Conversations: Ask your nutritionist how amino acid balancing enhances profitability
Nutritionists who stay up on new technology give their producers a competitive advantage. As producers and their advisors meet in the conference room (or kitchen), a conversation should turn to how amino acid balancing may reduce ration costs, raise the efficiency of milk production, aid in the overall herd health, and be streamlined by today’s software.
By Dan Luchini, Ph.D.
Nutritionists know amino acids (AA) are essential nutrients, not optional dairy feed additives. When rations are balanced with the proper levels of essential AAs, dairy herds can produce more milk, typically with higher components, and have better reproduction and health. At the same time, when done right, ration costs may decrease.
On the other hand, when essential AA levels are not where they need to be, the efficiency of milk production suffers along with reproduction and health. Ration costs are higher than they need to be, as the diet’s protein probably is being overfed.
Using today’s software, nutritionists can readily handle the complex interactions of ruminant protein metabolism. Commercial software programs are designed to do the math involved in formulating rations for maximum nitrogen utilization.
1) Why be concerned with AA balancing?
Historically diets have been defined by their crude protein (CP) content, actually a reflection of the diet’s nitrogen content. Top nutritionists today, however, think in terms of AA levels, the building blocks of protein. AA levels and CP levels are similar but different. AAs and proteins both contain nitrogen. So do other feed components, such as urea and ammonia, but they are not true proteins. Their nitrogen, though, contributes to the diet’s CP content. Therefore, judging a diet’s quality by its CP can be misleading. Judging a diet by its AA composition is better: more accurate, more precise.
Of the 20 AAs in feedstuffs, 10 are essential AAs. Each of these must be supplied to the cow since it cannot synthesize them. Without the proper level of these 10 essential AAs, the cow experiences deficiencies which negatively affect her production, performance and health.
Not balancing AAs, virtually by definition, means you are wasting AAs. This is expensive. The ration costs more because a higher CP level typically will be fed. In addition, the cows are spending energy disposing of unused AAs and unused nitrogen is being excreted.
Ask your nutritionist if your rations are being balanced for amino acids. How long have your rations been balanced for AA?
2) How are MP, RDP, RUP and rumen microbial protein related?
Metabolizable protein (MP) includes all the proteins available to the cow for her use. This includes rumen degradable protein (RDP), rumen undegradable protein (RUP), and microbial protein.
When feedstuffs arrive in the rumen, a large fermentation chamber, a massive microbial population breaks down part of the feedstuffs’ protein into peptides, AA and ammonia. The feed protein broken down in the rumen is called RDP. The microbes use the diet’s AA and non-protein nitrogen to feed themselves, thrive and reproduce. Many of the microbes will move with other rumen contents into the small intestine.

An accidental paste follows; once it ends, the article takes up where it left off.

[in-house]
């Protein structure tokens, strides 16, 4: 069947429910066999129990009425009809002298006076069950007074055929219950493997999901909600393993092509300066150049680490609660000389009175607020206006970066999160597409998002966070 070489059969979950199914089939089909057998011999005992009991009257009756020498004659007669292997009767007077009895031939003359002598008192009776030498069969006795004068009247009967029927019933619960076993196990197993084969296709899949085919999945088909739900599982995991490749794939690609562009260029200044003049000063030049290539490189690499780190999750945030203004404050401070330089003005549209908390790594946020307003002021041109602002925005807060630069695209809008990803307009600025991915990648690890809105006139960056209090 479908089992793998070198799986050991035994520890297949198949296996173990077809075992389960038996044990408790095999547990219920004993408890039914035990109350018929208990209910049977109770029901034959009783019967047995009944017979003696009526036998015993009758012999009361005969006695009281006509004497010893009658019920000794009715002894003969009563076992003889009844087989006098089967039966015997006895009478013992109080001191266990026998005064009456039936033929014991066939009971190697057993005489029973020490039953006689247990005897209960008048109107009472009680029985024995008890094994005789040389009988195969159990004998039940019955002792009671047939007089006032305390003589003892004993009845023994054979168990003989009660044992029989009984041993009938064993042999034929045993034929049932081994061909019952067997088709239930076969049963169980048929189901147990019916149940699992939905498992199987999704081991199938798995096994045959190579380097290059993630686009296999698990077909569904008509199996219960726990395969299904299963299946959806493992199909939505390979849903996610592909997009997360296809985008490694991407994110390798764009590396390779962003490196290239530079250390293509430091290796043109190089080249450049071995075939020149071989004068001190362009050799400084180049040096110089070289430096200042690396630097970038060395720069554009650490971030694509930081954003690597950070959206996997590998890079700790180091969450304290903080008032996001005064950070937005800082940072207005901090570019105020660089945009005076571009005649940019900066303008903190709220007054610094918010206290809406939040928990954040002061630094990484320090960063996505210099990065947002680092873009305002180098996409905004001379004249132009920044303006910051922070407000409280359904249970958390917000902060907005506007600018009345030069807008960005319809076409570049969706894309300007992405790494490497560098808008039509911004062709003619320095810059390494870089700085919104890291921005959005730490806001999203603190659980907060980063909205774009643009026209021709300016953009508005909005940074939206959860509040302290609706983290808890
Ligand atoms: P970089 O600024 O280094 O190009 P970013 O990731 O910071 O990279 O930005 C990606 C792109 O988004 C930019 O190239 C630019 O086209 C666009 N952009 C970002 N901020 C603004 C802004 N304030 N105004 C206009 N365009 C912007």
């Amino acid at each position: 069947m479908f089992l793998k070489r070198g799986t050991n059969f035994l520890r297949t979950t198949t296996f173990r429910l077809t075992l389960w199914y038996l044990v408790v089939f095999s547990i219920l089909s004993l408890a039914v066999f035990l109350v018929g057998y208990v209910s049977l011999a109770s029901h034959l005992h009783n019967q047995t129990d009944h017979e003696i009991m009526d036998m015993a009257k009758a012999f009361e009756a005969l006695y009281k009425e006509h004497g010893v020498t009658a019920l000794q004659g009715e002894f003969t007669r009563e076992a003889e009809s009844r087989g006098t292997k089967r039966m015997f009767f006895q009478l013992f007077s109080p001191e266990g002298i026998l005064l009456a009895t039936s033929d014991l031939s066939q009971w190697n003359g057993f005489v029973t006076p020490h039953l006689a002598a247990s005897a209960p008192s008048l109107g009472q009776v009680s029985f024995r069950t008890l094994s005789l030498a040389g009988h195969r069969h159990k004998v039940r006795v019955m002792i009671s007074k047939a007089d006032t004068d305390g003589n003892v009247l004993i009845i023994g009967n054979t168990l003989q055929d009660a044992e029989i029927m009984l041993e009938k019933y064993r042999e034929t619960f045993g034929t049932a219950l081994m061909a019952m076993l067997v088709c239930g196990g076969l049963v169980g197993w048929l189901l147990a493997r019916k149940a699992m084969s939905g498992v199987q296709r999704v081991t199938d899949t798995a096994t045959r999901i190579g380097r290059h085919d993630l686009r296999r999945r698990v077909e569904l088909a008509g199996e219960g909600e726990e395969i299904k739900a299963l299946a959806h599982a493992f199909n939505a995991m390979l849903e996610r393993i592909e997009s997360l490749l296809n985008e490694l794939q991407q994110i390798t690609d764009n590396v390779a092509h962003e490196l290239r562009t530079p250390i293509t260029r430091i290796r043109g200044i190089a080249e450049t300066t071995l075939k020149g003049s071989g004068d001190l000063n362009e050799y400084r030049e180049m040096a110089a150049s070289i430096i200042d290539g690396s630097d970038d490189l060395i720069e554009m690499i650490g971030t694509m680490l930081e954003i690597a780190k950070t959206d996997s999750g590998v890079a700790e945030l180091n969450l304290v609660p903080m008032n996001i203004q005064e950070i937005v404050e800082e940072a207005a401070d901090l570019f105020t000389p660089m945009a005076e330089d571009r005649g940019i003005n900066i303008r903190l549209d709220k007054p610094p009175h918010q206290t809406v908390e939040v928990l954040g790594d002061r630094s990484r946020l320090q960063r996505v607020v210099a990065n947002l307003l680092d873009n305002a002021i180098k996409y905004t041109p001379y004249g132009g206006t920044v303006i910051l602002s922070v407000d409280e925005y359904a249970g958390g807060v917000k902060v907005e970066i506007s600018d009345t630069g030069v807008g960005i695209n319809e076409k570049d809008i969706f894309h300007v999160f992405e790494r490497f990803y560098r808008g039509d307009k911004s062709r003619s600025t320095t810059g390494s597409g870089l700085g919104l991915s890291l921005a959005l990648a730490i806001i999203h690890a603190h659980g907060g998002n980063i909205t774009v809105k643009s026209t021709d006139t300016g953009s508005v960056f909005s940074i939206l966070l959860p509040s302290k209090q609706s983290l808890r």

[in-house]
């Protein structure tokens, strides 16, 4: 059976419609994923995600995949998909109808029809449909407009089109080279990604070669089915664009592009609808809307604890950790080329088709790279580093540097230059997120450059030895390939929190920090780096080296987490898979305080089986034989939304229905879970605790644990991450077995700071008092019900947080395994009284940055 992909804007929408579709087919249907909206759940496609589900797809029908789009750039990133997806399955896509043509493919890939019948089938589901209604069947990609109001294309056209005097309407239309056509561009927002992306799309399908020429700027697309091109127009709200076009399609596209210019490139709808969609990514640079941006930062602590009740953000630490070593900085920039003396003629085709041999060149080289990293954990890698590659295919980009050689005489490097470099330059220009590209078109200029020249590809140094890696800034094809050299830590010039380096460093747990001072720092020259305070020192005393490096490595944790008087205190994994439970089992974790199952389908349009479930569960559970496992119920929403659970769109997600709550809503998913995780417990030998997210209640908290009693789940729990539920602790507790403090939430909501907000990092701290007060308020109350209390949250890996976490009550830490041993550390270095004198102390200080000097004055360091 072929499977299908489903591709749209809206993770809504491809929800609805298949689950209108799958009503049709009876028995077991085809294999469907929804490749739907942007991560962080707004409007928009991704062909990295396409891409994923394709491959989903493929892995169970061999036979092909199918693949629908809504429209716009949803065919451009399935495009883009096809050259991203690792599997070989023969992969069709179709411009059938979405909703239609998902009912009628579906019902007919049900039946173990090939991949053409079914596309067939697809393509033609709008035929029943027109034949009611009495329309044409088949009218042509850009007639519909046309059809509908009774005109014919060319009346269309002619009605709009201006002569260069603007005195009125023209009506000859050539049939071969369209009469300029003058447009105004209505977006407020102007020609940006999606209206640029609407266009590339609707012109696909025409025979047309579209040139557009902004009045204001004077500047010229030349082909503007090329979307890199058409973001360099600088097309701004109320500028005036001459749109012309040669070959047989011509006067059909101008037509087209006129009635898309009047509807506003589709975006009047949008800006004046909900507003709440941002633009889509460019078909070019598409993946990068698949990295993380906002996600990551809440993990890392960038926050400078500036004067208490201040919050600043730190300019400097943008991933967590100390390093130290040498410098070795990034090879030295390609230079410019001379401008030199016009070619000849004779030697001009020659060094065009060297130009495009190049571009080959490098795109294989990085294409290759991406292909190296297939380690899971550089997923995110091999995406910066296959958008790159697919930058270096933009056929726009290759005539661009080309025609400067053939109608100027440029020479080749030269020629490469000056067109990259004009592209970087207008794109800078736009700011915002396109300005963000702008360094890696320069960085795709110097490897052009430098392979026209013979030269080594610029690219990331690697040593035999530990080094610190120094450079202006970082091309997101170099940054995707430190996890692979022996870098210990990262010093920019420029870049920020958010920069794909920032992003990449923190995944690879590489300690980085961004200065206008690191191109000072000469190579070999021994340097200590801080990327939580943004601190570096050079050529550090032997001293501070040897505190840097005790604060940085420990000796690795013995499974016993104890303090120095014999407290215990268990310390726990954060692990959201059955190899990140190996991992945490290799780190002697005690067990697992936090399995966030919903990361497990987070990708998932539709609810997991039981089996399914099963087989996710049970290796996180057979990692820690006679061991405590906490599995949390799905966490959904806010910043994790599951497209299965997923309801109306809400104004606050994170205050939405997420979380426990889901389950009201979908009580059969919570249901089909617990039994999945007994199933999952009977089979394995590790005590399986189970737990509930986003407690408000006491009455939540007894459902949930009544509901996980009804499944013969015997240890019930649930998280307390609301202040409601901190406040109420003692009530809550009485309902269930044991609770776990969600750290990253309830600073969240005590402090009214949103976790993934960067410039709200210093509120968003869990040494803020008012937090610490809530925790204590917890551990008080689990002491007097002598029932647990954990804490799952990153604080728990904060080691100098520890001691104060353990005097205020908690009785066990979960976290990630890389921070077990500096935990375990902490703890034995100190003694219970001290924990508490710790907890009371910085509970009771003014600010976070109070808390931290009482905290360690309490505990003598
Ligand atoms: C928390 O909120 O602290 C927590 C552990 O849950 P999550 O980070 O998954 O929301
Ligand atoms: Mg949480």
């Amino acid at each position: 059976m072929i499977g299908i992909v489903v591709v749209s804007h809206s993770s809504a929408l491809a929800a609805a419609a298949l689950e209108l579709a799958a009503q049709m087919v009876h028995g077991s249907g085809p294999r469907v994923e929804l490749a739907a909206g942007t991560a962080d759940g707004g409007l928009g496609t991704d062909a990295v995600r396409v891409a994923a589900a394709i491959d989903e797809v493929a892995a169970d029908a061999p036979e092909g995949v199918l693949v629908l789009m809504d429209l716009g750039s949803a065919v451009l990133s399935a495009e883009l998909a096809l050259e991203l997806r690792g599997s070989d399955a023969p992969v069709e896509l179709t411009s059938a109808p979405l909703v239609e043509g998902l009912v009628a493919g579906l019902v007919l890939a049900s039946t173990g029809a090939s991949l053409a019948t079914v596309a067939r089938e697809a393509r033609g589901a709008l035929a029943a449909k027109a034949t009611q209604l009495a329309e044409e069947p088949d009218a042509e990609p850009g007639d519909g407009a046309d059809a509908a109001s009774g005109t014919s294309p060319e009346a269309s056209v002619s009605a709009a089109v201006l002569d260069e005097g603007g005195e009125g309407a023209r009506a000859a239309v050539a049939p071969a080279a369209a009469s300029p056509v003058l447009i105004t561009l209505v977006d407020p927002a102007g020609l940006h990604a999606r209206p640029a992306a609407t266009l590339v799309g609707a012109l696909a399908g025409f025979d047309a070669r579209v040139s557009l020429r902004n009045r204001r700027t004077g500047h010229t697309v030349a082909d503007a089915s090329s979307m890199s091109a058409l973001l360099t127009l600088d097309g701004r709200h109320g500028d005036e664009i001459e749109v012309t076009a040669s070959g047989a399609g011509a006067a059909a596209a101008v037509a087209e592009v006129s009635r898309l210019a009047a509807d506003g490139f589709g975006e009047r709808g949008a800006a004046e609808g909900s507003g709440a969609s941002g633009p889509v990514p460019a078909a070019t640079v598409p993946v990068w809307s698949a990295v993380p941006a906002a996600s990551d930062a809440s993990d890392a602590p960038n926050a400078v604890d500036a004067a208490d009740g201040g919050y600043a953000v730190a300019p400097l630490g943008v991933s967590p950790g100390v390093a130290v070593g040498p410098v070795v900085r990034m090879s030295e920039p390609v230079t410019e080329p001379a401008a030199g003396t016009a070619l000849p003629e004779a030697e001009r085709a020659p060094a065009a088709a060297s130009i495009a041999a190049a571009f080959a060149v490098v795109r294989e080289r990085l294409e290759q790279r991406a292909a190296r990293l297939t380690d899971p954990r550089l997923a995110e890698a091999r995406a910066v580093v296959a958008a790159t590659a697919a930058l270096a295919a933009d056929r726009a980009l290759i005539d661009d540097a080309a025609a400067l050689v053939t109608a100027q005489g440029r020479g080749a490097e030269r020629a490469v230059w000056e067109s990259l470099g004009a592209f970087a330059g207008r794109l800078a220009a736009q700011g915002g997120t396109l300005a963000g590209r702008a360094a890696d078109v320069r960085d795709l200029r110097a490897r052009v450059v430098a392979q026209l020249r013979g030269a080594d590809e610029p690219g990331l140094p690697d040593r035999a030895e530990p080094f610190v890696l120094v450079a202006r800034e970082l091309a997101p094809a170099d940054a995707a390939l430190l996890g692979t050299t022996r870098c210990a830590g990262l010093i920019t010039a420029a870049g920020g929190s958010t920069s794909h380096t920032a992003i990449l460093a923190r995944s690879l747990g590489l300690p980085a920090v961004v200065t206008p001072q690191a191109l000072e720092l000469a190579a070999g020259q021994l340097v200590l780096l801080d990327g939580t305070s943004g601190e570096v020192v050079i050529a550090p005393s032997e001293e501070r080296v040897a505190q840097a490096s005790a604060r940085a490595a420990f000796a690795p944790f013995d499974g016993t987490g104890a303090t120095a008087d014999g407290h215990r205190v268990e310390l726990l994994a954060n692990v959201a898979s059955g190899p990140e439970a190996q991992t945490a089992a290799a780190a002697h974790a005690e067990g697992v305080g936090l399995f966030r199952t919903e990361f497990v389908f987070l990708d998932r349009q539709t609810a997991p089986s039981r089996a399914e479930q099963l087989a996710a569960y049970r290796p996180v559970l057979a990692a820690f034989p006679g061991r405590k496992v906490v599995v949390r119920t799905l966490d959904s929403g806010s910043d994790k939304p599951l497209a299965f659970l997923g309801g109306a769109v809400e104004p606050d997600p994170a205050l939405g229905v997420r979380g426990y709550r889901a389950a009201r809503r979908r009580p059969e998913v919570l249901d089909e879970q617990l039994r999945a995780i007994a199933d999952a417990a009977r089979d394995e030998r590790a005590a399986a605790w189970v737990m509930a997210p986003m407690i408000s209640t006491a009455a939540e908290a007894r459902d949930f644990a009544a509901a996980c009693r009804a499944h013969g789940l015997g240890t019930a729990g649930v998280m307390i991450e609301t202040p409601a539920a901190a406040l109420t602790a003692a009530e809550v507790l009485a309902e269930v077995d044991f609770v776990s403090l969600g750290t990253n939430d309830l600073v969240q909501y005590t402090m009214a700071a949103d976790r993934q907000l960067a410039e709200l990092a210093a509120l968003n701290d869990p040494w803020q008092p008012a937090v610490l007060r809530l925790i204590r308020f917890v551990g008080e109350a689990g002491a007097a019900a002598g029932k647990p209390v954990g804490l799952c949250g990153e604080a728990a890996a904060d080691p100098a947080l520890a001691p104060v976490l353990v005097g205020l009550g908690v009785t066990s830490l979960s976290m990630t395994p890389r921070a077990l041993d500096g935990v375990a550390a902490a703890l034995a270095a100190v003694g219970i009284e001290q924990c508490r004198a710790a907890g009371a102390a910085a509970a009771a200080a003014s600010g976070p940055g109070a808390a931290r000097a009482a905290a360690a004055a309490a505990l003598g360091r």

In the small intestine, a part of the lower digestive tract, the microbes (rumen microbial proteins) are broken down into individual AAs. The AA profile of rumen microbial protein far better matches the AA profile of milk protein than the AA profiles of any protein in feedstuffs. The AAs are absorbed and used by the cow to produce the protein in milk, meat and to replenish basic metabolic needs. You see, we feed the rumen; the rumen feeds the cow.
Back at the rumen, some feed protein remains intact, not broken down. This protein is known as rumen undegradable protein (RUP). It, however, is broken down in the small intestine. Because the flow of rumen microbial population cannot fully meet the cow’s protein needs, nutritionists include RUP to assure that cows are properly fed.
The AA profile of the RUP must compliment the AA profile of the microbial protein to avoid an AA deficiency. To do this, nutritionists carefully select feeds with the right RUP and/or supplement the diet with specific rumen-protected AAs.
Ask your nutritionist about the MP, RDP & RUP levels of your rations.
3) What are the key essential AAs to worry about?
The two first-limiting essential AAs in North America are methionine and lysine. Fortunately commercial methionine and lysine products are available and have been proven to be effective.
Ask your nutritionist to identify the available sources of supplemental methionine and lysine. Which does your nutritionist use and why?
4) What are the benefits?
Balancing the ration’s AA levels to meet the cow’s needs allows the cow to utilize protein at maximum efficiency. This contributes to higher milk production, higher milk protein, healthy cows, and more cost-efficient rations.
Discuss AA balancing considerations with your nutritionist. What are the next steps to better herd production.